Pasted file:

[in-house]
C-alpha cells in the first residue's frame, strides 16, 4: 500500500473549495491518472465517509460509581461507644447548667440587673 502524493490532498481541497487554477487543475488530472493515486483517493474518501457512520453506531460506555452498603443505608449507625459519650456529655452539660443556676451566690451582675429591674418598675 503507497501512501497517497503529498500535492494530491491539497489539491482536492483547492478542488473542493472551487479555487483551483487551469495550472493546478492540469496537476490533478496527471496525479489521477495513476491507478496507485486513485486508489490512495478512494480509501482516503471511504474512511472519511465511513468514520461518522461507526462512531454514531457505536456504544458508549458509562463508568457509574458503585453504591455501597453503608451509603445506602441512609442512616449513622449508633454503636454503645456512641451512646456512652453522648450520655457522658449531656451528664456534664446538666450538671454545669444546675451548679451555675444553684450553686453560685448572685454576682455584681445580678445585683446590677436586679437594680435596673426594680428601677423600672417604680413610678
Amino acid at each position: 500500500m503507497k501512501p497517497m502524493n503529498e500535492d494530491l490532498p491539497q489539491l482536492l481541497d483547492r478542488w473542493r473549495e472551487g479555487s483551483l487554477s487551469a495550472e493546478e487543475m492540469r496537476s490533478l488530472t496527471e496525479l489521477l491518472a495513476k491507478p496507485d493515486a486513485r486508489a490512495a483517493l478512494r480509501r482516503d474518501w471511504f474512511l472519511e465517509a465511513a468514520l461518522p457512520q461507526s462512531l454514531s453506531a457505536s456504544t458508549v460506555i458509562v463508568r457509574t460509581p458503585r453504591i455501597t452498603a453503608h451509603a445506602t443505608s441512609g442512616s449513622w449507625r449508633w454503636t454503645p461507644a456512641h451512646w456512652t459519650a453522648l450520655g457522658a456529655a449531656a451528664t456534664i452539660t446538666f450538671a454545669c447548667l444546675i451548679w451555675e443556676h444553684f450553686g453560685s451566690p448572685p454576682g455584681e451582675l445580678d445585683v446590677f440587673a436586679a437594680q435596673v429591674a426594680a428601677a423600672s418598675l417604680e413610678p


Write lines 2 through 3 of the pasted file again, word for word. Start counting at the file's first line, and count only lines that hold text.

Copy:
C-alpha cells in the first residue's frame, strides 16, 4: 500500500473549495491518472465517509460509581461507644447548667440587673 502524493490532498481541497487554477487543475488530472493515486483517493474518501457512520453506531460506555452498603443505608449507625459519650456529655452539660443556676451566690451582675429591674418598675 503507497501512501497517497503529498500535492494530491491539497489539491482536492483547492478542488473542493472551487479555487483551483487551469495550472493546478492540469496537476490533478496527471496525479489521477495513476491507478496507485486513485486508489490512495478512494480509501482516503471511504474512511472519511465511513468514520461518522461507526462512531454514531457505536456504544458508549458509562463508568457509574458503585453504591455501597453503608451509603445506602441512609442512616449513622449508633454503636454503645456512641451512646456512652453522648450520655457522658449531656451528664456534664446538666450538671454545669444546675451548679451555675444553684450553686453560685448572685454576682455584681445580678445585683446590677436586679437594680435596673426594680428601677423600672417604680413610678
Amino acid at each position: 500500500m503507497k501512501p497517497m502524493n503529498e500535492d494530491l490532498p491539497q489539491l482536492l481541497d483547492r478542488w473542493r473549495e472551487g479555487s483551483l487554477s487551469a495550472e493546478e487543475m492540469r496537476s490533478l488530472t496527471e496525479l489521477l491518472a495513476k491507478p496507485d493515486a486513485r486508489a490512495a483517493l478512494r480509501r482516503d474518501w471511504f474512511l472519511e465517509a465511513a468514520l461518522p457512520q461507526s462512531l454514531s453506531a457505536s456504544t458508549v460506555i458509562v463508568r457509574t460509581p458503585r453504591i455501597t452498603a453503608h451509603a445506602t443505608s441512609g442512616s449513622w449507625r449508633w454503636t454503645p461507644a456512641h451512646w456512652t459519650a453522648l450520655g457522658a456529655a449531656a451528664t456534664i452539660t446538666f450538671a454545669c447548667l444546675i451548679w451555675e443556676h444553684f450553686g453560685s451566690p448572685p454576682g455584681e451582675l445580678d445585683v446590677f440587673a436586679a437594680q435596673v429591674a426594680a428601677a423600672s418598675l417604680e413610678p